Good luck!

[Edited at 2018-08-07 21:39 GMT]


Rachel Fell
Morano El-Kholy
Teresa Borges
Angie Garbarino
vird
 

Christel Zipfel  Identity Verified
Member (2004)
Italian to German
+ ...
Which payment terms have been agreed? Aug 7

If nothing (strange enough) had been agreed, I think you can safely use the password-protected trick. I would definively do it if I were in your shoes in this case. Of course, you cannot change payment terms once they have been agreed, though.

Morano El-Kholy
Yolanda Broad
Teresa Borges
vird
 

Philippe Noth  Identity Verified
Switzerland
Local time: 03:45
Member (2015)
German to French
+ ...
TOPIC STARTER
Will try the password thing and keep you informed Aug 7

What was agreed:
- they sent me the file together with their first e-mail to me, asking for rate and deadline
- I replied giving my rate for this job and a deadline
- they accepted the rate

But: they also issued a PO containg the term "Upon completion of the translation and confirmed delivery of the agreed files to us, we (...) agree to pay the below specified fee to (...) based on the invoice sent to us."

At the same, why should I play with the rules when they were so bad to us translators that the site even banned them from posting jobs hereicon_smile.gif They won't threaten me for 100 bucks, will they ?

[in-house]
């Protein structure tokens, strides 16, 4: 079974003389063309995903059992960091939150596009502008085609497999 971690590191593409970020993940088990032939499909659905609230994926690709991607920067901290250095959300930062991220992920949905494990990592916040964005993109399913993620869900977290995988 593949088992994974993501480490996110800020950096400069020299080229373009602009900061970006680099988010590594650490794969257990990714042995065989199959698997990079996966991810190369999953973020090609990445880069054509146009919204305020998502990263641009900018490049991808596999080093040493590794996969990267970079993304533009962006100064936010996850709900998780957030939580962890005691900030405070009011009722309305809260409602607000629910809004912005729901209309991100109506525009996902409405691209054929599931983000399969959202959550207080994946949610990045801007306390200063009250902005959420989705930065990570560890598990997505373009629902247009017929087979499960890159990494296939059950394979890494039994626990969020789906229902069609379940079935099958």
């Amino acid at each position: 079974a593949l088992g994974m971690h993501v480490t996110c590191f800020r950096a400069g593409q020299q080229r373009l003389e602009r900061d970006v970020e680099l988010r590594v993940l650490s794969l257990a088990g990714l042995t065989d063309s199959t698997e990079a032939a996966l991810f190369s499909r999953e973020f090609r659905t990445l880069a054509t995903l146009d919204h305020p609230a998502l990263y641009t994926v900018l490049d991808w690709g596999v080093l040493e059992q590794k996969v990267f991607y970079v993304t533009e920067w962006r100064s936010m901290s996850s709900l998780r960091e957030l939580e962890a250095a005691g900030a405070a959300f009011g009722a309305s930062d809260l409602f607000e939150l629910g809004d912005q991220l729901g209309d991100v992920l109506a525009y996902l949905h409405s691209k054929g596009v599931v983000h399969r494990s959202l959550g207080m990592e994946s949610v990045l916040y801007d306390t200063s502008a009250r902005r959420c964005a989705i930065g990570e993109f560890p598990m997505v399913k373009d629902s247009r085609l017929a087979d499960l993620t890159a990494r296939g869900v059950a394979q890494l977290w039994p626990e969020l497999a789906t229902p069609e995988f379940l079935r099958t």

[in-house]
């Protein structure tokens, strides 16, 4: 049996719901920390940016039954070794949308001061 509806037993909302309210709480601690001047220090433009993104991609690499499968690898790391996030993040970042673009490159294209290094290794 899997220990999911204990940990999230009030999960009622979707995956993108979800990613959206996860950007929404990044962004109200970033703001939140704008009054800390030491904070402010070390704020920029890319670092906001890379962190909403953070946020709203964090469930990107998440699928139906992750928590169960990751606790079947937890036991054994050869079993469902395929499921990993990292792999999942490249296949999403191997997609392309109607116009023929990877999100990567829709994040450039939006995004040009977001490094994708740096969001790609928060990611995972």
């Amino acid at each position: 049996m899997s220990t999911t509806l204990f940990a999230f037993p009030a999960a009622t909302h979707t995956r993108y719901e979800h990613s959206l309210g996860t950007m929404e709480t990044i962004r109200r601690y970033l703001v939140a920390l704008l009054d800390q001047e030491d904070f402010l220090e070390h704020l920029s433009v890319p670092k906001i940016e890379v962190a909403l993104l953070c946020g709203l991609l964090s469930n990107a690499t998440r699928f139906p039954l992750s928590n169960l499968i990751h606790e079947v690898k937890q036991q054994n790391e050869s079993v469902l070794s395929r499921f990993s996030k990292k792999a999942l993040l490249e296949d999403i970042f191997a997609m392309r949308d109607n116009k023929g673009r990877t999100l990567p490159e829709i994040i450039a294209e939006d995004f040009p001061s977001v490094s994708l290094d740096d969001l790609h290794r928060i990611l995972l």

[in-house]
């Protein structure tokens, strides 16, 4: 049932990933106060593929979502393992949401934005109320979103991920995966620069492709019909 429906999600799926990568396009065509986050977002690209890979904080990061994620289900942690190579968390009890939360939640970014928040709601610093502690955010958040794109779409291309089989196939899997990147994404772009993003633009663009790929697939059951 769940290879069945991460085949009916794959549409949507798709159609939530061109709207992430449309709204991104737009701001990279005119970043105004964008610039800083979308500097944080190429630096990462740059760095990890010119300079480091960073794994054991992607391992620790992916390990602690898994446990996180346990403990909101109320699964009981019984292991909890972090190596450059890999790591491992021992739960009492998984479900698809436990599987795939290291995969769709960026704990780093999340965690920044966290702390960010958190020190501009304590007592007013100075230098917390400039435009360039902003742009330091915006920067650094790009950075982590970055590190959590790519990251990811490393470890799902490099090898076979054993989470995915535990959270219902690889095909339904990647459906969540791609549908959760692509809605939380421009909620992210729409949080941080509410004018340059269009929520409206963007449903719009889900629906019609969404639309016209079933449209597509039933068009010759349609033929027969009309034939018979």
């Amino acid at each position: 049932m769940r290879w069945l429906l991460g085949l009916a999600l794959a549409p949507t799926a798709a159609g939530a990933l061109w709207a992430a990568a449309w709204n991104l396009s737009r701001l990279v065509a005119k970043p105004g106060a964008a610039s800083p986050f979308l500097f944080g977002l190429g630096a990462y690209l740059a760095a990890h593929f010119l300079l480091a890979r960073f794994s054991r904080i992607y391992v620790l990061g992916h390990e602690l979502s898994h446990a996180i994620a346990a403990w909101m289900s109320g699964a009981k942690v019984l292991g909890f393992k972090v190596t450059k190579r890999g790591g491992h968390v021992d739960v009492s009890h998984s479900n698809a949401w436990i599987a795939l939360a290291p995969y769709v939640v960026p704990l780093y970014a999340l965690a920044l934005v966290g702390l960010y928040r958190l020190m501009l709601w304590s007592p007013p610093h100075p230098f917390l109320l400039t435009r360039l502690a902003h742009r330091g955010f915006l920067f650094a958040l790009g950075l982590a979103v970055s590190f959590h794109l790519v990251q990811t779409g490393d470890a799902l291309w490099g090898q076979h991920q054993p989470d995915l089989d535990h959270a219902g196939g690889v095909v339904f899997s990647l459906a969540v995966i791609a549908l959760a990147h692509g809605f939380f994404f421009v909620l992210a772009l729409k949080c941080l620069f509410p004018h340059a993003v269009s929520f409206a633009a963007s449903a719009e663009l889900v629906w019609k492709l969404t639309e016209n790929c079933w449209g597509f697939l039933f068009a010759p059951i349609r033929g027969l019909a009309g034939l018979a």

Christel Zipfel wrote:
If nothing (strange enough) had been agreed, I think you can safely use the password-protected trick. I would definively do it if I were in your shoes in this case. Of course, you cannot change payment terms once they have been agreed, though.

What was stranger - and made me go check the Blue Board - was that they accepted my rate without discussion. I quoted a rate way above my usual rate because I do not need a new client at the moment.

[Edited at 2018-08-07 21:41 GMT]


vird
 

Daryo
United Kingdom
Local time: 02:45
Serbian to English
+ ...
I don't see the point in Aug 8

spending 3 hours on a job that will likely cost you 3 full days in wasted time to get paid, at some point in some not so near future. To prove what? That you keep your word, prove that to people who feel entitled to pay when they feel like?

You have agreed to a contract without being aware of who you are dealing with, so it could easily be argued that there isn't really a fully informed consent from your part.

If I agreed to buy a car, and learned next day that the seller is in the habit of selling cars that last about a week, contract or no contract I certainly wouldn't pay a penny - just inform the seller to keep the car for himself.

If nothing else, in such situation I wouldn't bother with any tricks of the password protection kind, just deliver ONLY after receiving the full payment - in a form that can not be cancelled. After all, a business that feels entitled to drag its feet to no end when it comes to paying can not expect to put in the same basket as those who pay in time.


Robert Forstag
vird
 

Anthony Teixeira
Japan